Error 404--Not Found

From RFC 2068 Hypertext Transfer Protocol -- HTTP/1.1:

10.4.5 404 Not Found

The server has not found anything matching the Request-URI. No indication is given of whether the condition is temporary or permanent.

If the server does not wish to make this information available to the client, the status code 403 (Forbidden) can be used instead. The 410 (Gone) status code SHOULD be used if the server knows, through some internally configurable mechanism, that an old resource is permanently unavailable and has no forwarding address.

Error 404--Not Found

Error 404--Not Found

From RFC 2068 Hypertext Transfer Protocol -- HTTP/1.1:

10.4.5 404 Not Found

The server has not found anything matching the Request-URI. No indication is given of whether the condition is temporary or permanent.

If the server does not wish to make this information available to the client, the status code 403 (Forbidden) can be used instead. The 410 (Gone) status code SHOULD be used if the server knows, through some internally configurable mechanism, that an old resource is permanently unavailable and has no forwarding address.

Technical Innovations

October 2002
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CMU and Boeing team on combat vehicle


The hybrid-powered, unmanned ground combat vehicle, Spinner, being built by Carnegie Mellon University (CMU), will be designed to negotiate and move swiftly over major terrain obstacles, withstand a moderate crash, and rapidly recover and operate while inverted. (Image courtesy of Boeing.)

The Defense Advanced Research Projects Agency (DARPA) has awarded $5.5 million to the National Robotics Engineering Consortium (NREC) of Carnegie Mellon University (CMU) to build and test a prototype robotic unmanned ground combat vehicle (UGCV). The vehicle will be the first attempt at an autonomous ground combat vehicle that can operate on all types of terrain. According to John Bares, Project Manager and Director of the NREC, CMU is "designing a new vehicle from the ground up that can take full advantage of the fact that it will not accommodate a human crew."

The award follows two earlier awards—the first to define the concept and the second for further detail design, in which a team of NREC researchers worked with subcontractors that included Boeing, PEI Electronics, and Timoney Technology to build a six-wheeled testbed machine similar in size to the final prototype.

Boeing is building the vehicle's frame, hull, nose, and payload compartment in Seattle, taking advantage of the latest composite materials and fabrication processes, together with a unique structural concept, that will be extremely crash resistant," said Wayne Hammond, Boeing UGCV Program Manager. Boeing's Unmanned Systems organization also includes the X-45 unmanned combat air vehicle and ScanEagle unmanned aerial vehicle.

The hull configuration of CMU's six-wheel drive Spinner will offer a large continuous payload bay that can rotate payloads in upright or downward positions. The vehicle will have a mass of about 7574 kg (16,700 lb) with full payload. (Images courtesy of CMU.)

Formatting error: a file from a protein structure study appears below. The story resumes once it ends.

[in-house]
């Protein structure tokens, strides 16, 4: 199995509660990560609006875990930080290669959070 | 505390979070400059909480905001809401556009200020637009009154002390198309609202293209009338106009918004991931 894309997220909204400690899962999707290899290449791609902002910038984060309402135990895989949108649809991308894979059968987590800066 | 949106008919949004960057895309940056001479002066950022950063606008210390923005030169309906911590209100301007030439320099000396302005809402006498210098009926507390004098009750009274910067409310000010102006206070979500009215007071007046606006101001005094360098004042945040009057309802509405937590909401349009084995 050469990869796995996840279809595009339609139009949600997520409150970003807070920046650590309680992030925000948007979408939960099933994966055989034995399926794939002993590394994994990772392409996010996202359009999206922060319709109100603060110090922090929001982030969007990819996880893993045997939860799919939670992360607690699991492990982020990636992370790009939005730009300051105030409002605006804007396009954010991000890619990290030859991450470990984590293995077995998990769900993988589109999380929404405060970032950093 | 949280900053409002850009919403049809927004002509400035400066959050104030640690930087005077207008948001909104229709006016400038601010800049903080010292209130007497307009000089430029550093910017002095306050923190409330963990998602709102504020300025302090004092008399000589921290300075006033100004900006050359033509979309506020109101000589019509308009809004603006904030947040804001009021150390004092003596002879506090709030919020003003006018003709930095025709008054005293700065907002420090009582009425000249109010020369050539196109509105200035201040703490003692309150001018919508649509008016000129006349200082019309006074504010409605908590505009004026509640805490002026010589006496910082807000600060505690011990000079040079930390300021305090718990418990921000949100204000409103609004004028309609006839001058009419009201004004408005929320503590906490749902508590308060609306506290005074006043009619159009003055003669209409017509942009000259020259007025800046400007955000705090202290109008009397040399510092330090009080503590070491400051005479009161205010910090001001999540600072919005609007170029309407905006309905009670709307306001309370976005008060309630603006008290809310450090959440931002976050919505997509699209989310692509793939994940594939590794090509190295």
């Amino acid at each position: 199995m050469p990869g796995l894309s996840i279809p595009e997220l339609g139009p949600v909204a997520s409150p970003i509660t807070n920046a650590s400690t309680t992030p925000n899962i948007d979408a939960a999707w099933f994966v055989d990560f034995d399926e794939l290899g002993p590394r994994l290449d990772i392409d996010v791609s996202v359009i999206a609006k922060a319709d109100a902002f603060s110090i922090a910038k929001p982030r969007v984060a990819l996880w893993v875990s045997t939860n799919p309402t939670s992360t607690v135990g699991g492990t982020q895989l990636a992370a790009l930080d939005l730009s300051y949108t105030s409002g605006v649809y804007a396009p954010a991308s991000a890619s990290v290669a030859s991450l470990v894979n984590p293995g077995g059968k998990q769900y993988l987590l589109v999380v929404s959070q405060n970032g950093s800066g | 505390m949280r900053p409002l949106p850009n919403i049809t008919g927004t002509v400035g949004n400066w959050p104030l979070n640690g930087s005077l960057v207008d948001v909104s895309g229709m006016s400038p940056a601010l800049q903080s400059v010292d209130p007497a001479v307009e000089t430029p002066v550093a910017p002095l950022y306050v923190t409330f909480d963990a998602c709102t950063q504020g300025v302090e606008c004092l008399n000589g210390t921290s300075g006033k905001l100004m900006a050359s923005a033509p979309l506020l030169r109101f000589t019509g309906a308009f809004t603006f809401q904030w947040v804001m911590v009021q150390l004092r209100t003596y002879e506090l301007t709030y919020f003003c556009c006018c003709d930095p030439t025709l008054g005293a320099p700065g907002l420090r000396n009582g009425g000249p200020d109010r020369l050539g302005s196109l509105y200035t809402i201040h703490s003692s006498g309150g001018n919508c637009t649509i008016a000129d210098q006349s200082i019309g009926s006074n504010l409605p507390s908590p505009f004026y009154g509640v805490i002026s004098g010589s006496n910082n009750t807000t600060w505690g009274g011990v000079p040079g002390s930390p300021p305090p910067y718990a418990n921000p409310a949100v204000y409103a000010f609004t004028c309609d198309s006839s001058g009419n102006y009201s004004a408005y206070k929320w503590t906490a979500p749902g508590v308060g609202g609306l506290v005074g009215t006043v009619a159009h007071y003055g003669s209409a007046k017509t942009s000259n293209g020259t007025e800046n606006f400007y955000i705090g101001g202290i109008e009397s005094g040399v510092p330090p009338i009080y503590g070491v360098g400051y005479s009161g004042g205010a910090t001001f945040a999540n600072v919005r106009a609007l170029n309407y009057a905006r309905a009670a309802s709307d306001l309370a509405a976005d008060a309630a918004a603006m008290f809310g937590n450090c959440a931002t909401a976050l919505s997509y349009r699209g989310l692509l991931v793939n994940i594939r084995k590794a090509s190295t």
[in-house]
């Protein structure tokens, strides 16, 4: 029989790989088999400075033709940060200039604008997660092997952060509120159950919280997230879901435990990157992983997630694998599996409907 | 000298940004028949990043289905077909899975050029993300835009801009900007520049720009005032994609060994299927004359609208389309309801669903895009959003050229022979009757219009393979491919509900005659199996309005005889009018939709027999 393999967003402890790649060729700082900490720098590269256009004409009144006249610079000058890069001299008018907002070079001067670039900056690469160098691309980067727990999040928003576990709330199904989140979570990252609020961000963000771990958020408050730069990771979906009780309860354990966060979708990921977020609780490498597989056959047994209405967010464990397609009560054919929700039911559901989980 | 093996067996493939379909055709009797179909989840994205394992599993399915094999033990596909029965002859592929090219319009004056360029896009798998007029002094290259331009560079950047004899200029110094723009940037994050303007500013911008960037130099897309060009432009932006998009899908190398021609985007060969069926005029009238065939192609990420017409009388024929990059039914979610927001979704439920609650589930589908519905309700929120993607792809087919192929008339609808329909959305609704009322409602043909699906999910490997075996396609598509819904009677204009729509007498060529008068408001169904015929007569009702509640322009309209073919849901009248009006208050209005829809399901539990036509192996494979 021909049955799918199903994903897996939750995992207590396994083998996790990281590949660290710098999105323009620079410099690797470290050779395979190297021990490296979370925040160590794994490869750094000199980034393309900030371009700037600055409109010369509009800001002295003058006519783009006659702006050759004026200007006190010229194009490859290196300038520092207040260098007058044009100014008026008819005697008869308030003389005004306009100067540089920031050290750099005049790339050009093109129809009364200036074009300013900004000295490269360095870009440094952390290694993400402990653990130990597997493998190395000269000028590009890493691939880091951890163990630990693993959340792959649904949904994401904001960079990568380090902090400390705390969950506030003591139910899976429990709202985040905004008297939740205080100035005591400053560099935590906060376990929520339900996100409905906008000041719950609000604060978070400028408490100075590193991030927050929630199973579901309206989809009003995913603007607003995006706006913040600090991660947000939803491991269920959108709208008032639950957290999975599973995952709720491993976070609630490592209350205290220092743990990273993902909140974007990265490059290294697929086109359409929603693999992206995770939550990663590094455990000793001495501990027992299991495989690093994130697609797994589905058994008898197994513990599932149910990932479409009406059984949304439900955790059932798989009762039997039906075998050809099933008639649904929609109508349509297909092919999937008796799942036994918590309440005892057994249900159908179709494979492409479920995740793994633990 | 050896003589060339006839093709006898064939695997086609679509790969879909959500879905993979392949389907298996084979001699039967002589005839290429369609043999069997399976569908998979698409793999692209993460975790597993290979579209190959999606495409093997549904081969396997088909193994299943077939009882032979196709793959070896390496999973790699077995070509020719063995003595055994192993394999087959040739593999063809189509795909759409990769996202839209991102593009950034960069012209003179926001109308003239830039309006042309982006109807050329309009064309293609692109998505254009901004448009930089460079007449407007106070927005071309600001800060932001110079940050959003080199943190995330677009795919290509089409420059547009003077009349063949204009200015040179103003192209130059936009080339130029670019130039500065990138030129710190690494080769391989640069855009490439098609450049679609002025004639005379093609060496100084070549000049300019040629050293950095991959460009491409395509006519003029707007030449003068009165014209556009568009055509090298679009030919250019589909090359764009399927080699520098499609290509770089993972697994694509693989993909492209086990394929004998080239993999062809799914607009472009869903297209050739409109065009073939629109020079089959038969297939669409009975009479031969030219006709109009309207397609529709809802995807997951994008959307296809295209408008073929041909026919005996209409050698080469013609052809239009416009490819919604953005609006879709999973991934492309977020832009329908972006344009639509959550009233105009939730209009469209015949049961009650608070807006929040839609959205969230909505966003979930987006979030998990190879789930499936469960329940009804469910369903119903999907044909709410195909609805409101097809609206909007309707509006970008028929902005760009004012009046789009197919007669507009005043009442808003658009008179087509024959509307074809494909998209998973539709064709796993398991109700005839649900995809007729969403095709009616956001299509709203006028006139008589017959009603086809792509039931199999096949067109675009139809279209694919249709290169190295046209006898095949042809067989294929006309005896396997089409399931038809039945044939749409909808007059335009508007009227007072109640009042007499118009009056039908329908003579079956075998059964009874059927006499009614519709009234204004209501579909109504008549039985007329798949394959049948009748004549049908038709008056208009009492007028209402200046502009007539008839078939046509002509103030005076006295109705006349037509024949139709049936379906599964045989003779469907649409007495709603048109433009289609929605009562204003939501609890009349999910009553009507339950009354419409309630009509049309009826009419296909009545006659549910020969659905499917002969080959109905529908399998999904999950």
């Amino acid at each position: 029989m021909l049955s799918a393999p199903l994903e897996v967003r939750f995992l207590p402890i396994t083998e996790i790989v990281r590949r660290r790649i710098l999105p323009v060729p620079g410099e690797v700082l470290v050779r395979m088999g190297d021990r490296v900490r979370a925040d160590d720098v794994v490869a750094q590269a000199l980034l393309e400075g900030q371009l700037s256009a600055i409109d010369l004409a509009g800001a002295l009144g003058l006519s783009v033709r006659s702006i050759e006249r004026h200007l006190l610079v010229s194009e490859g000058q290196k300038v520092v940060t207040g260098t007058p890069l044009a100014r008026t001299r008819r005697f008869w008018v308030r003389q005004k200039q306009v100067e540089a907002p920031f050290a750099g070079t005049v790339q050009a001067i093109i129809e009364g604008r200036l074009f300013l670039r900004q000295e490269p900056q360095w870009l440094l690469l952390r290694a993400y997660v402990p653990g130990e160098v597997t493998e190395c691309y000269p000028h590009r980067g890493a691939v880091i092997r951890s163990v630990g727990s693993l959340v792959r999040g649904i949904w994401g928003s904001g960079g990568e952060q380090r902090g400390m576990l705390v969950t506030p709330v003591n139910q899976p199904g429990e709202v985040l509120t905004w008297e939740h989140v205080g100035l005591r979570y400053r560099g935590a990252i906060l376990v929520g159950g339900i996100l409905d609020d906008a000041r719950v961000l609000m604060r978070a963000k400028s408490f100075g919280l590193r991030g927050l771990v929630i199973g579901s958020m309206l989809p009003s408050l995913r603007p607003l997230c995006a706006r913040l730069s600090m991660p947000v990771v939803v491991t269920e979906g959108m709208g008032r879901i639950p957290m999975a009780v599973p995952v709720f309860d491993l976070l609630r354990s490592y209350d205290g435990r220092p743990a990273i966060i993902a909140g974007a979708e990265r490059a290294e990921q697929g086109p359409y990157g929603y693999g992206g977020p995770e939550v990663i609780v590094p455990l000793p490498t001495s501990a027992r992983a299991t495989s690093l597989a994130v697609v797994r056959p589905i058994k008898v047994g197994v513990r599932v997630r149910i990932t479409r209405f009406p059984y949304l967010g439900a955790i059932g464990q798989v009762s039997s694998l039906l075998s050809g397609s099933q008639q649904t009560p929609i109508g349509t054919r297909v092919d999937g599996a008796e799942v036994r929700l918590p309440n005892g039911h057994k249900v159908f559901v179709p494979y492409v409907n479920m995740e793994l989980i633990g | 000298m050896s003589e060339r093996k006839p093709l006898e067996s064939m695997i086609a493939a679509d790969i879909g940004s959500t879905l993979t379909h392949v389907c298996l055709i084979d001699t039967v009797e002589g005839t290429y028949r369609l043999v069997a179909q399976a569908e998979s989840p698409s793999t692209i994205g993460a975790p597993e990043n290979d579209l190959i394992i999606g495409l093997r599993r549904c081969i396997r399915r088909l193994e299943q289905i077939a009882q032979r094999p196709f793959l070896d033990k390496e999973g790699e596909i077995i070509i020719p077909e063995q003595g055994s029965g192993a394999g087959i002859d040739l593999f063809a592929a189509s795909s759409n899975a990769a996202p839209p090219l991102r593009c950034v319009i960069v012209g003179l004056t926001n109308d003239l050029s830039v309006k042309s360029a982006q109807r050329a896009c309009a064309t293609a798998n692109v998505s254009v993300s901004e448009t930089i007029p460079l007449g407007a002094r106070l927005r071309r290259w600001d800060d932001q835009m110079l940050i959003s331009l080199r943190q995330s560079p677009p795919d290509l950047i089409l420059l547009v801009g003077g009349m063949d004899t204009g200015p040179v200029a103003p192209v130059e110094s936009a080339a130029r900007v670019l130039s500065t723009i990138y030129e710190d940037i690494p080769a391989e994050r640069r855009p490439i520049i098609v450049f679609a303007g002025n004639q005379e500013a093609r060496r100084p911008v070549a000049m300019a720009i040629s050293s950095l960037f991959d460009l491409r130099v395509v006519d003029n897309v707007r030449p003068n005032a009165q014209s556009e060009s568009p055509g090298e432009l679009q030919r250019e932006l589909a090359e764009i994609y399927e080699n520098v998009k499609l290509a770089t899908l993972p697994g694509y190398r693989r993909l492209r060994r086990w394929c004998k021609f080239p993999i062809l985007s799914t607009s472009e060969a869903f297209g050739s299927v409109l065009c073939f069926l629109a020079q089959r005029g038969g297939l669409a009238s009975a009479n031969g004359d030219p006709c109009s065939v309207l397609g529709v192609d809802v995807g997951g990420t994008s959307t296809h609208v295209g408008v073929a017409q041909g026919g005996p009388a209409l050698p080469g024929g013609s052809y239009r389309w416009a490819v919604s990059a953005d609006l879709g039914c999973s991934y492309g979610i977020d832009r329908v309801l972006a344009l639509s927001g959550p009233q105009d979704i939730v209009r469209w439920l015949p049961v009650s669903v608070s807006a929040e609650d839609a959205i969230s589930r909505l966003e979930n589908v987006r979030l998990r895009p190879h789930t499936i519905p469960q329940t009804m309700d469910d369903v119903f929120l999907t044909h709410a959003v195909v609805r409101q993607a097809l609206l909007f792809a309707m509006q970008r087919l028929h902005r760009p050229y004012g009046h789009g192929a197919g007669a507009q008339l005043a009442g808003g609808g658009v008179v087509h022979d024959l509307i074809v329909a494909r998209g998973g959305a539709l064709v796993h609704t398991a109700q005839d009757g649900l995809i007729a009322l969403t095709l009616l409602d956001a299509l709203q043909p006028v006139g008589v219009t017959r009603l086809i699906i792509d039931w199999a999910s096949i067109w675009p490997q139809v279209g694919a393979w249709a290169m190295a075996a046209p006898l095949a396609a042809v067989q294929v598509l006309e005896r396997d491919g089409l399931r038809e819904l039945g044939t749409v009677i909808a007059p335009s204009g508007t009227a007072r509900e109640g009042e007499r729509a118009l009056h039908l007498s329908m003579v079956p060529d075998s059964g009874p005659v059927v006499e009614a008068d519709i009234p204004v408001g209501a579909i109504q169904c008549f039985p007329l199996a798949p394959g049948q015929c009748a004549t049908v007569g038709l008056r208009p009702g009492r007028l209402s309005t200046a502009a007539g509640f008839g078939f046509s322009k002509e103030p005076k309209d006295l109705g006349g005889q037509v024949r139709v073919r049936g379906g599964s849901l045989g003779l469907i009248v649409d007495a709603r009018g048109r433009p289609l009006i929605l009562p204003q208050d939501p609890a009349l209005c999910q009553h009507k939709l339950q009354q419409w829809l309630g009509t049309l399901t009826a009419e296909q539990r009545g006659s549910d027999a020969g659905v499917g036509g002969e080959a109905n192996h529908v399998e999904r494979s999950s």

Click to enlarge

Timoney, based in Meath, Ireland, is in charge of the unique invertible suspension and wheel drive units that will enable the vehicle to operate upside down after a rollover. Huntsville, AL-based PEI, a business unit of Integrated Defense Technologies, will supply the vehicle's battery and power-management system and key vehicle control software and hardware.

High-torque, wheel-mounted propulsion motors from UQM Technologies will power the Spinner. According to William Rankin, UQM President and CEO, the company nearly doubled the torque delivery capability of its existing high-performance propulsion motors to meet performance requirements of the Spinner. The vehicle's final assembly will be by CMU in Pittsburgh.

CMU and UQM are also working together on the development and preliminary design of a propulsion system for the future Gladiator tactical unmanned ground vehicle (TUGV). The TUGV is planned as a robust, compact, unmanned multi-purpose vehicle system that will possess a scouting and direct engagement capability. The teleoperated, semi-autonomous vehicle will provide the U.S. Marine Corps with remote reconnaissance, surveillance, and target acquisition; nuclear, biological, and chemical reconnaissance; obstacle breaching; and direct fire capability to neutralize threats.

- Jean L. Broge


Robotron controls induction hardening


Big Yellow is used by a major diesel engine manufacturer for induction hardening of crankshaft pins and journals.

Induction hardening of diesel crankshaft pins and journals has been industry-standard since the 1930s, according to Robotron-Elotherm, Inc., and the process is still evolving as new inductor, power supply, and control technologies give engineers the tools needed to achieve previously unattainable results. The company used such new technologies to design and build a highly automated induction-hardening system engineered to process four types of crankshafts for six-cylinder diesel engines ranging in displacement from 7-12 L.